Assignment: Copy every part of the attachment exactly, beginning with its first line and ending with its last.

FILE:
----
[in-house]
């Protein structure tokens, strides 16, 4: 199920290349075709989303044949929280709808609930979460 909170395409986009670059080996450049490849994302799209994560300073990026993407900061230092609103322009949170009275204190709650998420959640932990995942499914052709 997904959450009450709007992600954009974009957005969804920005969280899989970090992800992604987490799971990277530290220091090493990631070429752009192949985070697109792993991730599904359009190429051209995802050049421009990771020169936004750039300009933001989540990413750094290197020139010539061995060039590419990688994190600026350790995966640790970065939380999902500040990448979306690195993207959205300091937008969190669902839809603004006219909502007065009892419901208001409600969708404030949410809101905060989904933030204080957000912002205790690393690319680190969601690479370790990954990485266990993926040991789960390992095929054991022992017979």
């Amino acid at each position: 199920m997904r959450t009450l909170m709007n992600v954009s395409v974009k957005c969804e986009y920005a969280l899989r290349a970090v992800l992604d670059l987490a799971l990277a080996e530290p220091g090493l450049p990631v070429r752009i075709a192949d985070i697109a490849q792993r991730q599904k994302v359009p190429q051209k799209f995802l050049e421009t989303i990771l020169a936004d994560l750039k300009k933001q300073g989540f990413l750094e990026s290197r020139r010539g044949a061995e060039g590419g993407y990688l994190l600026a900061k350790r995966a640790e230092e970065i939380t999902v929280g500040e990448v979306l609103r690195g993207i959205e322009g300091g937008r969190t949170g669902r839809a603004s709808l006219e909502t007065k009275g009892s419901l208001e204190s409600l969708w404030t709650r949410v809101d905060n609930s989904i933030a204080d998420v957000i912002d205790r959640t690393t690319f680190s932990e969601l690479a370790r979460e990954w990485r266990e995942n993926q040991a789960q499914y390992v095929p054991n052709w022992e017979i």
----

[in-house]
């Protein structure tokens, strides 16, 4: 199920290349075709989303044949929280709808609930979460 909170395409986009670059080996450049490849994302799209994560300073990026993407900061230092609103322009949170009275204190709650998420959640932990995942499914052709 997904959450009450709007992600954009974009957005969804920005969280899989970090992800992604987490799971990277530290220091090493990631070429752009192949985070697109792993991730599904359009190429051209995802050049421009990771020169936004750039300009933001989540990413750094290197020139010539061995060039590419990688994190600026350790995966640790970065939380999902500040990448979306690195993207959205300091937008969190669902839809603004006219909502007065009892419901208001409600969708404030949410809101905060989904933030204080957000912002205790690393690319680190969601690479370790990954990485266990993926040991789960390992095929054991022992017979």
């Amino acid at each position: 199920m997904r959450t009450l909170m709007n992600v954009s395409v974009k957005c969804e986009y920005a969280l899989r290349a970090v992800l992604d670059l987490a799971l990277a080996e530290p220091g090493l450049p990631v070429r752009i075709a192949d985070i697109a490849q792993r991730q599904k994302v359009p190429q051209k799209f995802l050049e421009t989303i990771l020169a936004d994560l750039k300009k933001q300073g989540f990413l750094e990026s290197r020139r010539g044949a061995e060039g590419g993407y990688l994190l600026a900061k350790r995966a640790e230092e970065i939380t999902v929280g500040e990448v979306l609103r690195g993207i959205e322009g300091g937008r969190t949170g669902r839809a603004s709808l006219e909502t007065k009275g009892s419901l208001e204190s409600l969708w404030t709650r949410v809101d905060n609930s989904i933030a204080d998420v957000i912002d205790r959640t690393t690319f680190s932990e969601l690479a370790r979460e990954w990485r266990e995942n993926q040991a789960q499914y390992v095929p054991n052709w022992e017979i």